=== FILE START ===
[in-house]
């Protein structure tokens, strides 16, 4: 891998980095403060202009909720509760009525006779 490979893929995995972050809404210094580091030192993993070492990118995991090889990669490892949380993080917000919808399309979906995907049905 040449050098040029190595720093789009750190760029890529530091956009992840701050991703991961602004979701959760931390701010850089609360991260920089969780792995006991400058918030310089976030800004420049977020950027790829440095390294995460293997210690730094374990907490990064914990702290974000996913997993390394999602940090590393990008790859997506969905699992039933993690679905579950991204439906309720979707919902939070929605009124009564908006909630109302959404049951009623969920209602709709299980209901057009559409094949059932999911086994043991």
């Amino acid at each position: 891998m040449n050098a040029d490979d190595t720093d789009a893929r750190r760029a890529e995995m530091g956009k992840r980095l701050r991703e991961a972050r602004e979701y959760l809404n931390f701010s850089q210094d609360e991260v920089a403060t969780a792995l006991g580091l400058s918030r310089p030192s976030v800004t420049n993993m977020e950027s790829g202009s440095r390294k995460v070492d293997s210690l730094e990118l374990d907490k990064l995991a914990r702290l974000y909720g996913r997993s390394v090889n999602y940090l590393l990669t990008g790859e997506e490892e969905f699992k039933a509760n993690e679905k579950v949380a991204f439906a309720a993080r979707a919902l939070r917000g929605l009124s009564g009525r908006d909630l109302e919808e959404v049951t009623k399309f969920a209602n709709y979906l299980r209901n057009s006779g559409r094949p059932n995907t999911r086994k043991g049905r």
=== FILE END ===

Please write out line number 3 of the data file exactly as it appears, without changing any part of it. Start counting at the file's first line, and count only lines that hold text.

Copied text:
């Amino acid at each position: 891998m040449n050098a040029d490979d190595t720093d789009a893929r750190r760029a890529e995995m530091g956009k992840r980095l701050r991703e991961a972050r602004e979701y959760l809404n931390f701010s850089q210094d609360e991260v920089a403060t969780a792995l006991g580091l400058s918030r310089p030192s976030v800004t420049n993993m977020e950027s790829g202009s440095r390294k995460v070492d293997s210690l730094e990118l374990d907490k990064l995991a914990r702290l974000y909720g996913r997993s390394v090889n999602y940090l590393l990669t990008g790859e997506e490892e969905f699992k039933a509760n993690e679905k579950v949380a991204f439906a309720a993080r979707a919902l939070r917000g929605l009124s009564g009525r908006d909630l109302e919808e959404v049951t009623k399309f969920a209602n709709y979906l299980r209901n057009s006779g559409r094949p059932n995907t999911r086994k043991g049905r």